This month, June of 2022, the Supreme Court of the United States, in the case of NYSRPA v Bruen, will hold that you have a fundamental individual right to carry a firearm for self-defense outside of your home, in public. Not that you don’t already have that right — it’s just taken SCOTUS 231 years to recognize what is plain to everyone in our Second Amendment (“right of the people to keep and bear arms”).
I am sure of this, not because I am a member of the Supreme Court Bar (I am) or professionally involved with the case, but because like many Americans I watched the oral arguments online. From those arguments it seems clear where the majority stands on the existence of the right and the lack of any rationale for curtailing the right to the home only. Also, there are rumors that Clarence Thomas will be writing the opinion, which is a very good sign as he is the most dependable judicial conservative. It seems that all the scholars, left and right, pretty much agree that the Court will expand Second Amendment protection beyond the home.
The biggest question seems to be not whether the ruling will be good for the Second Amendment, but HOW good. This is the issue of standard of review. After more than a decade of ambiguity and circuit confusion under Heller and McDonald, SCOTUS will almost certainly adopt a particular standard of review to guide Second Amendment jurisprudence. If it adopts a so-called “intermediate standard” or balancing test, then we could have decades of continued gameplaying by the Ninth and similar circuits (although the Ninth is not as bad as it used to be), decades of rulings that continue to deny history, reality, and common sense. If, on the other hand, the court mandates use of “strict scrutiny” under which the government must have a compelling interest to infringe (“shall not infringe” notwithstanding), then we will have a sea change in this area of law extending far beyond right to carry. And the right to carry will be better protected against legislation carving out no-carry “victim disarmament” zones.
Even if we don’t get strict scrutiny, just getting the right to carry outside the home will be a boon politically. Have you thought about the earthquake this will cause here in California? Right now, most people think it’s impossible to get a CCW in California, even though the reality is that the vast majority of counties (even LA) have gotten much better at issuing. Hype from this ruling will educate people at least enough to know they can carry, and that will make a huge difference. (Whether a permit may be required or not remains to be seen once the ruling is out.) Demographics and political strata may undergo a tectonic shift. People that fled California may return, and others that never would consider even visiting may decide to move here. Hispanics and other minorities in urban areas, many of whom I know for a fact have carried for years without a CCW to protect themselves and their families (and I respect them for this), may suddenly become more openly engaged in gun culture and train with other gun owners. I’m not sure the Republican Party here is smart enough to take advantage of this shift (based on the stunning lack of respect for Ukrainian life shown by many GOP candidates), but the shift is coming and some party will take advantage of that somehow. The Second Amendment is about to become VERY popular. Actually, it already is but it will soon be so popular there will be no denying it.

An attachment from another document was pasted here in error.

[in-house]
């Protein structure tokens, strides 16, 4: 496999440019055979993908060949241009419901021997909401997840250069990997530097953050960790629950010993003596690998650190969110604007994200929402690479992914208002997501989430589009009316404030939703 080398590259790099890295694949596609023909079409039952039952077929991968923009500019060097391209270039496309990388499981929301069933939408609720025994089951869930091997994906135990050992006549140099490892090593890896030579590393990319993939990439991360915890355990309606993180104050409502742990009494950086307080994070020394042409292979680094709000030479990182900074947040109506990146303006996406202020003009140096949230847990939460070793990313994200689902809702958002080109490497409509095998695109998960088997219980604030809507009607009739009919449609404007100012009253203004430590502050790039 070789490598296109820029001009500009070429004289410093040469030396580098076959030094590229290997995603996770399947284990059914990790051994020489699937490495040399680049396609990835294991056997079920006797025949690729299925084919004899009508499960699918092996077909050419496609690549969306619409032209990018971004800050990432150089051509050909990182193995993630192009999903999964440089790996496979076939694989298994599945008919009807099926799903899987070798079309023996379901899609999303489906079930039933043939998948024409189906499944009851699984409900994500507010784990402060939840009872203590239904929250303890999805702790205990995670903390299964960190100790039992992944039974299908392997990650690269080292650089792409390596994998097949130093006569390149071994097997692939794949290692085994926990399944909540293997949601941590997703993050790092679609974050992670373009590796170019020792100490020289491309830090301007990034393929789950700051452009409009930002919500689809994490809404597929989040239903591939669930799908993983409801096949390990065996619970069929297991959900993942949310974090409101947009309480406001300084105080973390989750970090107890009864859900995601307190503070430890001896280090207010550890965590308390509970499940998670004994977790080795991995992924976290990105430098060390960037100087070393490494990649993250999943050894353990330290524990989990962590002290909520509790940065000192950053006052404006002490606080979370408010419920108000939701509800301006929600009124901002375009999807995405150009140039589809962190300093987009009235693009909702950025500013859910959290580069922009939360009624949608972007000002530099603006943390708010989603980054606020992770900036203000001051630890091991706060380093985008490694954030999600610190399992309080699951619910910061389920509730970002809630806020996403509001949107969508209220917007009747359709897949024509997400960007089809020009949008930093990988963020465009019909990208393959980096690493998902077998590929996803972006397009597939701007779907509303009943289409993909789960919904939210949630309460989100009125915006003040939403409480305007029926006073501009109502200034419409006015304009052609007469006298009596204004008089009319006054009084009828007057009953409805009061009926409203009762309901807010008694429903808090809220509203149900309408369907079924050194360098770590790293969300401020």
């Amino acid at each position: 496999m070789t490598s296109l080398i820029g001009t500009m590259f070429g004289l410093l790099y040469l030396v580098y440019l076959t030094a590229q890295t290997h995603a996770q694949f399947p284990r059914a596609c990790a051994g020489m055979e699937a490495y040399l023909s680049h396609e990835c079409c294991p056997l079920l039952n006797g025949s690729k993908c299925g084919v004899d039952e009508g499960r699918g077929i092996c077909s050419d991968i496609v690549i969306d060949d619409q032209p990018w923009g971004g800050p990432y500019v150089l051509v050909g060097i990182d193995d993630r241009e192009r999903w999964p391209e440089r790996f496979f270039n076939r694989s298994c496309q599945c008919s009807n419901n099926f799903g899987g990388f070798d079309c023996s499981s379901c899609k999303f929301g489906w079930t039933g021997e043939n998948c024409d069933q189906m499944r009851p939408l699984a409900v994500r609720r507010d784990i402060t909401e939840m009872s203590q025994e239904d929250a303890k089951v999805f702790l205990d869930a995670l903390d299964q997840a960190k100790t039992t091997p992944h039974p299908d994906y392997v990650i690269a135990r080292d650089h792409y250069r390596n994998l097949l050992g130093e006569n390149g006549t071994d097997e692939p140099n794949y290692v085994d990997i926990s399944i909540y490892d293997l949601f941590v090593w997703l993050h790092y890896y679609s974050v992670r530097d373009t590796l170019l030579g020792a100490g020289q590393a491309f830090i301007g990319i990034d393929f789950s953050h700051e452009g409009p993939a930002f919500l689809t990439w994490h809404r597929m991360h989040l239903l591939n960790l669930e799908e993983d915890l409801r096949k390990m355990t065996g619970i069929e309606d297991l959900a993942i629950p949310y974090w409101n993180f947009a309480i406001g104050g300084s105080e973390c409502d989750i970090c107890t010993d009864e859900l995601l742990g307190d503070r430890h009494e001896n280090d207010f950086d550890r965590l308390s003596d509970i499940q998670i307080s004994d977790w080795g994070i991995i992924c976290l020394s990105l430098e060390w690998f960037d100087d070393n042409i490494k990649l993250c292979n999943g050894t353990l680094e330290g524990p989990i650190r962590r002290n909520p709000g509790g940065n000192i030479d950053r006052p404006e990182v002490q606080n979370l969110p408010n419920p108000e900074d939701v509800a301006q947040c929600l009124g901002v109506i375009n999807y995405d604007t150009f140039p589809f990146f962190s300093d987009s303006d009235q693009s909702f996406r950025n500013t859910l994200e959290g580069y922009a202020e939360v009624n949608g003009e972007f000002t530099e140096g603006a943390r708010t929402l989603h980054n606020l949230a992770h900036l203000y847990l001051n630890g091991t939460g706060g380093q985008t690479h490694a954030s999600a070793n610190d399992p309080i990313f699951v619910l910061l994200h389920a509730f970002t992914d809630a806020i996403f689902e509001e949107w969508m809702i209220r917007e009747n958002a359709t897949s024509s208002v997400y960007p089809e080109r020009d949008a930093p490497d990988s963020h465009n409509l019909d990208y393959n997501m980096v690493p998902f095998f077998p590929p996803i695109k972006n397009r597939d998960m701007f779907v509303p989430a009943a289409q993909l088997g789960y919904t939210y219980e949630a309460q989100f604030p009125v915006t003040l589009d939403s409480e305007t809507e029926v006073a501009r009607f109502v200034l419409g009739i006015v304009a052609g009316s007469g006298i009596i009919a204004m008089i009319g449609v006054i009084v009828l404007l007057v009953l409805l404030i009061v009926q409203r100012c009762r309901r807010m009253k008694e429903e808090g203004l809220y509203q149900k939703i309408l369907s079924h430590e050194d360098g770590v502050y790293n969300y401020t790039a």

I still think there is more support in history and law for the position that open carry is the fundamental right. I also think open carry is better policy (better deterrence, more accountability, less concern about “sensitive places”, etc.). Concealed carry is sort of a ghetto for gun owners, tucking us away where no one can see us, and there is no accountability to make sure we are actually satisfying our moral duty to carry, and doing so properly. Open carry is ultrasound for the Second Amendment. (I coined this phrase.) And if SCOTUS were ever to hold open carry to be the fundamental right, then every legislature in the country would immediately pass shall-issue concealed carry just to avoid seeing guns everywhere. (This actually happened in Ohio, after the state supreme court ruled in favor of open carry.) There is a chance for such a holding here, which would be bad for NYSRPA, but everyone seems to think Thomas will craft a ruling that treats any carry, open or concealed, as a fundamental right. Concealed carry will always invite limits, especially in “sensitive areas”, and there will be ongoing cases for decades regarding these limits; so my guess is that Thomas might adopt a split standard of review, intermediate for concealed carry and in dicta suggest strict scrutiny for open carry. But we can all hope for a broad application of strict scrutiny.
Regardless of what exact type of ruling we get, the tide turns this month and soon everyone you know will be hearing more and more about bearing arms, and many will be thinking seriously about doing so to protect themselves and their families.
Are you ready? Are you trained? Success tip: The training never ends. And that’s a good thing, because it’s fun!
We offer free concealed carry training in our office, and virtually. Start here: http://guntrust.org